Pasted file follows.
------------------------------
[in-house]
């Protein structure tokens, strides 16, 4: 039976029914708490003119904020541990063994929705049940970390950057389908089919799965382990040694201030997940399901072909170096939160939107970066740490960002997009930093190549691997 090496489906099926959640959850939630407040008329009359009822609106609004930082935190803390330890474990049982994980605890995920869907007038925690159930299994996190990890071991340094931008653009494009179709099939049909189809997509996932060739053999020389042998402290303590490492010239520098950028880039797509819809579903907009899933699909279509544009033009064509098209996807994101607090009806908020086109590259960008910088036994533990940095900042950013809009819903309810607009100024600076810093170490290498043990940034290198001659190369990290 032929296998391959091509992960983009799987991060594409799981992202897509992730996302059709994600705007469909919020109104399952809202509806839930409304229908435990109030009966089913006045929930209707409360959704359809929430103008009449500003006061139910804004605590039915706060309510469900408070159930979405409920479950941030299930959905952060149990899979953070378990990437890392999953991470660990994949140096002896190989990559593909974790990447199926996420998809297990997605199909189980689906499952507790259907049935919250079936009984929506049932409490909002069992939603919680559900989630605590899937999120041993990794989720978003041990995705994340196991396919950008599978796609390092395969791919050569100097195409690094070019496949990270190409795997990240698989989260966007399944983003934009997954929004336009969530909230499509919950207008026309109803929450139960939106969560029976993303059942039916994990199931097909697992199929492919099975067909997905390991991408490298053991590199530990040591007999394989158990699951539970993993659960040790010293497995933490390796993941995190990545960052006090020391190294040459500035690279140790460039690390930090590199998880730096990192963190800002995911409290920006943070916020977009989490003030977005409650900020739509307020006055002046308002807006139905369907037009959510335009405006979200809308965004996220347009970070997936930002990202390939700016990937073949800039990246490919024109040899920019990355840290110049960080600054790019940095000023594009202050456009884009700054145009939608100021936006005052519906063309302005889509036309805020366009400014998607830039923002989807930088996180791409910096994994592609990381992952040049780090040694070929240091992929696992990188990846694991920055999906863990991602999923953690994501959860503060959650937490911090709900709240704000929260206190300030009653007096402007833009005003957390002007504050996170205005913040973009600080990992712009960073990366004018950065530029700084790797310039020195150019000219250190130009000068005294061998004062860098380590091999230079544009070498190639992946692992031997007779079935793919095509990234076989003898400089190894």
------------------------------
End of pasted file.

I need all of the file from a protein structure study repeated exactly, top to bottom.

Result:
[in-house]
């Protein structure tokens, strides 16, 4: 039976029914708490003119904020541990063994929705049940970390950057389908089919799965382990040694201030997940399901072909170096939160939107970066740490960002997009930093190549691997 090496489906099926959640959850939630407040008329009359009822609106609004930082935190803390330890474990049982994980605890995920869907007038925690159930299994996190990890071991340094931008653009494009179709099939049909189809997509996932060739053999020389042998402290303590490492010239520098950028880039797509819809579903907009899933699909279509544009033009064509098209996807994101607090009806908020086109590259960008910088036994533990940095900042950013809009819903309810607009100024600076810093170490290498043990940034290198001659190369990290 032929296998391959091509992960983009799987991060594409799981992202897509992730996302059709994600705007469909919020109104399952809202509806839930409304229908435990109030009966089913006045929930209707409360959704359809929430103008009449500003006061139910804004605590039915706060309510469900408070159930979405409920479950941030299930959905952060149990899979953070378990990437890392999953991470660990994949140096002896190989990559593909974790990447199926996420998809297990997605199909189980689906499952507790259907049935919250079936009984929506049932409490909002069992939603919680559900989630605590899937999120041993990794989720978003041990995705994340196991396919950008599978796609390092395969791919050569100097195409690094070019496949990270190409795997990240698989989260966007399944983003934009997954929004336009969530909230499509919950207008026309109803929450139960939106969560029976993303059942039916994990199931097909697992199929492919099975067909997905390991991408490298053991590199530990040591007999394989158990699951539970993993659960040790010293497995933490390796993941995190990545960052006090020391190294040459500035690279140790460039690390930090590199998880730096990192963190800002995911409290920006943070916020977009989490003030977005409650900020739509307020006055002046308002807006139905369907037009959510335009405006979200809308965004996220347009970070997936930002990202390939700016990937073949800039990246490919024109040899920019990355840290110049960080600054790019940095000023594009202050456009884009700054145009939608100021936006005052519906063309302005889509036309805020366009400014998607830039923002989807930088996180791409910096994994592609990381992952040049780090040694070929240091992929696992990188990846694991920055999906863990991602999923953690994501959860503060959650937490911090709900709240704000929260206190300030009653007096402007833009005003957390002007504050996170205005913040973009600080990992712009960073990366004018950065530029700084790797310039020195150019000219250190130009000068005294061998004062860098380590091999230079544009070498190639992946692992031997007779079935793919095509990234076989003898400089190894």